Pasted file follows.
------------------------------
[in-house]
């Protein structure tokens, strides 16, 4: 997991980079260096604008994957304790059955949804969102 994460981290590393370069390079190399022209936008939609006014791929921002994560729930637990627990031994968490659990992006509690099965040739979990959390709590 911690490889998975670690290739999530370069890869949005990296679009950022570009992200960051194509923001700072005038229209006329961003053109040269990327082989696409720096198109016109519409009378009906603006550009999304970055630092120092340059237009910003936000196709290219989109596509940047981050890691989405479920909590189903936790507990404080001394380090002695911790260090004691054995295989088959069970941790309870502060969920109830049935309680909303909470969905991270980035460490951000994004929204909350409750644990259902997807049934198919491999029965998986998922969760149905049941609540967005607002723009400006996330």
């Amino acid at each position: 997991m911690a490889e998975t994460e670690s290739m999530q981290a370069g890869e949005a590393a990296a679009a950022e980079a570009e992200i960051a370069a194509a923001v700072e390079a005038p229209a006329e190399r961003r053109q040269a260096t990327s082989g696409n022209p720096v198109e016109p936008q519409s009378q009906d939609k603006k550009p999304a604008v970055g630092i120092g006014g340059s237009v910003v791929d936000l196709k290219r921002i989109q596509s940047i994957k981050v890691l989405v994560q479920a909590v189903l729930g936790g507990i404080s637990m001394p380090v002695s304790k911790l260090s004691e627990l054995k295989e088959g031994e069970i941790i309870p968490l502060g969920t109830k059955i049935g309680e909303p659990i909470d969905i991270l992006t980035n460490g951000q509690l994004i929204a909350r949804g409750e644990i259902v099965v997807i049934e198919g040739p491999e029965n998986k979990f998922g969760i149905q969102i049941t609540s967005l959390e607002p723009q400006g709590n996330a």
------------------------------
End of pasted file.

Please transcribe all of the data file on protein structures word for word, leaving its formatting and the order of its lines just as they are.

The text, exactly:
[in-house]
């Protein structure tokens, strides 16, 4: 997991980079260096604008994957304790059955949804969102 994460981290590393370069390079190399022209936008939609006014791929921002994560729930637990627990031994968490659990992006509690099965040739979990959390709590 911690490889998975670690290739999530370069890869949005990296679009950022570009992200960051194509923001700072005038229209006329961003053109040269990327082989696409720096198109016109519409009378009906603006550009999304970055630092120092340059237009910003936000196709290219989109596509940047981050890691989405479920909590189903936790507990404080001394380090002695911790260090004691054995295989088959069970941790309870502060969920109830049935309680909303909470969905991270980035460490951000994004929204909350409750644990259902997807049934198919491999029965998986998922969760149905049941609540967005607002723009400006996330």
């Amino acid at each position: 997991m911690a490889e998975t994460e670690s290739m999530q981290a370069g890869e949005a590393a990296a679009a950022e980079a570009e992200i960051a370069a194509a923001v700072e390079a005038p229209a006329e190399r961003r053109q040269a260096t990327s082989g696409n022209p720096v198109e016109p936008q519409s009378q009906d939609k603006k550009p999304a604008v970055g630092i120092g006014g340059s237009v910003v791929d936000l196709k290219r921002i989109q596509s940047i994957k981050v890691l989405v994560q479920a909590v189903l729930g936790g507990i404080s637990m001394p380090v002695s304790k911790l260090s004691e627990l054995k295989e088959g031994e069970i941790i309870p968490l502060g969920t109830k059955i049935g309680e909303p659990i909470d969905i991270l992006t980035n460490g951000q509690l994004i929204a909350r949804g409750e644990i259902v099965v997807i049934e198919g040739p491999e029965n998986k979990f998922g969760i149905q969102i049941t609540s967005l959390e607002p723009q400006g709590n996330a």